Aim: To compare the rate of left sided ureteral strictures after radical cystectomy between the modified retrosigmoid conduit (Interventions Group) and the standard urinary conduit (Control group). 

Number of patients: 300

Methods: This project is a randomized controlled trial where patients undergoing cystectomy are randomized between the modified conduit and the conventional ileal conduit ‘ad modum Bricker‘.  Primary endpoint is the rate of ureterenteric strictures, and secondary endpoint is both surgical complications and renal function within 24 months.

Status: Ongoing

Sites:

Department of Urology, Aalborg University Hospital

Department of Urology, Aarhus University Hospital

Department of Urology, Odense University Hospital

Department of Urology, Rigshospitalet

Department of Urology, Herlev and Gentofte Hospital

Contact:

Phd student: Simone Buchardt Brandt, email: simbra@rm.dk

Clinicaltrial.gov: NCT04391790

Endo-GIA Versus Endowrist Stapler in Intracorporeal Urinary Diversion in Robotic Assisted Radical Cystectomy – EGIAES

Cystectomy with urinary diversion is the standard treatment of muscle invasive and high risk non-muscle invasive bladder cancer. During cystectomy, a urinary diversion is constructed from a bowel segment. Restoration of the intestinal continuity is therefore an obligate part of the procedure.

In Denmark, approximately 400 radical cystectomies are performed yearly with the majority of procedures performed as a laparoscopic robot assisted procedure. This includes urinary diversion by means of intracorporeal procedure.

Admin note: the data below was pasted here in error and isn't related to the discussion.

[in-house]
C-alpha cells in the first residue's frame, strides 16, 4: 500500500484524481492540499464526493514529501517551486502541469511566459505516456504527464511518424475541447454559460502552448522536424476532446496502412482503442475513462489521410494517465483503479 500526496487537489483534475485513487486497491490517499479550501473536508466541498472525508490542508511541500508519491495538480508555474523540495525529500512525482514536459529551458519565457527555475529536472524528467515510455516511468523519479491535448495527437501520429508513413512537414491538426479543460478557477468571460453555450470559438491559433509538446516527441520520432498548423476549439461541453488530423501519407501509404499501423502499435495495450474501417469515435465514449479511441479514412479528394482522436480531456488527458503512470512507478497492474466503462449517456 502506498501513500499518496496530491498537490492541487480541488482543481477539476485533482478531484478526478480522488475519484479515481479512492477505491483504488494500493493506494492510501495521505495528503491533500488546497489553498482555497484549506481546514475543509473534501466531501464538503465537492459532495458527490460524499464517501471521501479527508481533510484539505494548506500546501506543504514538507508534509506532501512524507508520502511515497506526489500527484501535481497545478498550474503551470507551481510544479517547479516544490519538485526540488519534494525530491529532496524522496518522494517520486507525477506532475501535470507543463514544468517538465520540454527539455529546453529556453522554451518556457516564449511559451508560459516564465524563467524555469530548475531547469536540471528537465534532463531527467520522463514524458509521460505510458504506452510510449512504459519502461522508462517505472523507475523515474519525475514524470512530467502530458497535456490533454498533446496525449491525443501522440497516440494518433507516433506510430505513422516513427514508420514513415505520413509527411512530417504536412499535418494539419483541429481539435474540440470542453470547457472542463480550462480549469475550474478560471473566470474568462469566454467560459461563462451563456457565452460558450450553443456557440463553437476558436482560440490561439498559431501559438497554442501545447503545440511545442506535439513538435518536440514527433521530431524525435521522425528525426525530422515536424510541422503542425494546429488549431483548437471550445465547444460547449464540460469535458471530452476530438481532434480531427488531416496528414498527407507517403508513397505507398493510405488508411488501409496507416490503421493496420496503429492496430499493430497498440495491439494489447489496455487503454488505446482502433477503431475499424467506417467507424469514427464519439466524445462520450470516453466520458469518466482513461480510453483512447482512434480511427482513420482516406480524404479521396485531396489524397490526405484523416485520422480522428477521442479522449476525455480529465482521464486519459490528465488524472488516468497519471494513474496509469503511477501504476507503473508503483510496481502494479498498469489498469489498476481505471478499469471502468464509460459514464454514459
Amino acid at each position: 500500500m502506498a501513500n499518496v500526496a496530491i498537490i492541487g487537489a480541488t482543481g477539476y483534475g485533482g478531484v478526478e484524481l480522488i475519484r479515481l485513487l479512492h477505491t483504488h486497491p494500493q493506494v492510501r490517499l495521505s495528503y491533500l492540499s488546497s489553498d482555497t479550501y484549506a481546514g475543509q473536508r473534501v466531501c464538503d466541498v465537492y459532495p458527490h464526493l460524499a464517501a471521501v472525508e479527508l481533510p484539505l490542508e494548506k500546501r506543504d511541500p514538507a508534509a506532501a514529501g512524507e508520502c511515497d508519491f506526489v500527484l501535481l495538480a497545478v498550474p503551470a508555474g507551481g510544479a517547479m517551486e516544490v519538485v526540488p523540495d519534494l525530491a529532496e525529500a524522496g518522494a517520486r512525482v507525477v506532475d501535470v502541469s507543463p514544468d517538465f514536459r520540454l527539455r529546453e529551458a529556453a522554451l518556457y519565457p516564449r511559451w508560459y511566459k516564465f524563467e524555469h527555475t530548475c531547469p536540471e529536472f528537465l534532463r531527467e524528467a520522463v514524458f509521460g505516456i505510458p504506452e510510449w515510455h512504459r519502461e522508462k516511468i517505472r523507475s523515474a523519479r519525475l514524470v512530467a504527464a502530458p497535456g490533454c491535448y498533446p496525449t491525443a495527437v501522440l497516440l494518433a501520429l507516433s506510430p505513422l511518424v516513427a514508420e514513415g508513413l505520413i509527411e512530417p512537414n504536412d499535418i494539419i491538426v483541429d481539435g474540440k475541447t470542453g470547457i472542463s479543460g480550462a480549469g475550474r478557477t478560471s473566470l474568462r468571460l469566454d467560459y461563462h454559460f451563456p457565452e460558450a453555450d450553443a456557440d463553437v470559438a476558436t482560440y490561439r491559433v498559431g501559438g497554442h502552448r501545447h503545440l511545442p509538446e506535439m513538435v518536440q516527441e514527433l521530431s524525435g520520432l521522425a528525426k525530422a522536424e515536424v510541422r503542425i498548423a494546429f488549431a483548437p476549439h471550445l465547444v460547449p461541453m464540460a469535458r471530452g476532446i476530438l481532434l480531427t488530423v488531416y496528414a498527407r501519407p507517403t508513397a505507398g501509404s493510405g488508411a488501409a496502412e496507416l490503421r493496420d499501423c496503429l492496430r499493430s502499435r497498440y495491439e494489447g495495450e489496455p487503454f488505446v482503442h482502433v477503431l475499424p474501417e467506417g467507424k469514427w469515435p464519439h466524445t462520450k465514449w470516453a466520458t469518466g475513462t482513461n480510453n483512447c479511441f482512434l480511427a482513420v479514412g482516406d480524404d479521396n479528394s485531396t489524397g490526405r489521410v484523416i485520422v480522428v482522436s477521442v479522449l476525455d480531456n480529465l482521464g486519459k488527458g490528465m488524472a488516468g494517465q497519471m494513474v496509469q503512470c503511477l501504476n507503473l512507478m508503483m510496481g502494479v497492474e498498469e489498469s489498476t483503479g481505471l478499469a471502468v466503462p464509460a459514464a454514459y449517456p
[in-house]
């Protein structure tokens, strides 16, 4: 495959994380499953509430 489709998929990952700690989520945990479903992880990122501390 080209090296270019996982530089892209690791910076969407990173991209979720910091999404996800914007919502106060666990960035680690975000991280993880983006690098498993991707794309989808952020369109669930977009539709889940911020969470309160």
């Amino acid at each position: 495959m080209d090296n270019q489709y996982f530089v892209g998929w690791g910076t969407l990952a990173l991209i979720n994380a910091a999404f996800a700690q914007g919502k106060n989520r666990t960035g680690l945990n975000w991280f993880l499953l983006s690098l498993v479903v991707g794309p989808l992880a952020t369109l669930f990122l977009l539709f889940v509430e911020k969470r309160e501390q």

During current standard intracorporeal urinary diversion, an Endo-GIA stapler is handled by the assisting surgeon and not by the main surgeon as the Endo-GIA stapler is not integrated into the robot.

The traditional Endo-GIA anastomosis is made as a side-by-side anastomosis with two 60 mm magazines: one for the side-to-side anastomosis and one for closing the end.

Any reduction in the lumen of the anastomosis will clinically affect post-operative bowel function. It is known that at all cystectomy patients have intestinal paralysis / lack of normal bowel function in the first days postoperatively. It is thus plausible that a wider anastomosis will be able to reduce the duration of this in favor of the patient’s post-operative nutrition, postoperative length of stay and convalescence.

A stapler integrated in the robot (Endowrist stapler from Intuitive) is available. This has several advantages: it is operated by the robotic surgeon and not by the assistant, it is more flexible, and faster mobility. These advantages provide the possibility of precisely removing a minimal intestinal segment by the final transverse stapling. The biggest disadvantage of the robot-operated Endowrist staple is that it is not available in a 60 mm version but only in 45 mm, thus giving only an anastomosis of approximately the same lumen as using a 60 mm Endo-GIA staple but not better.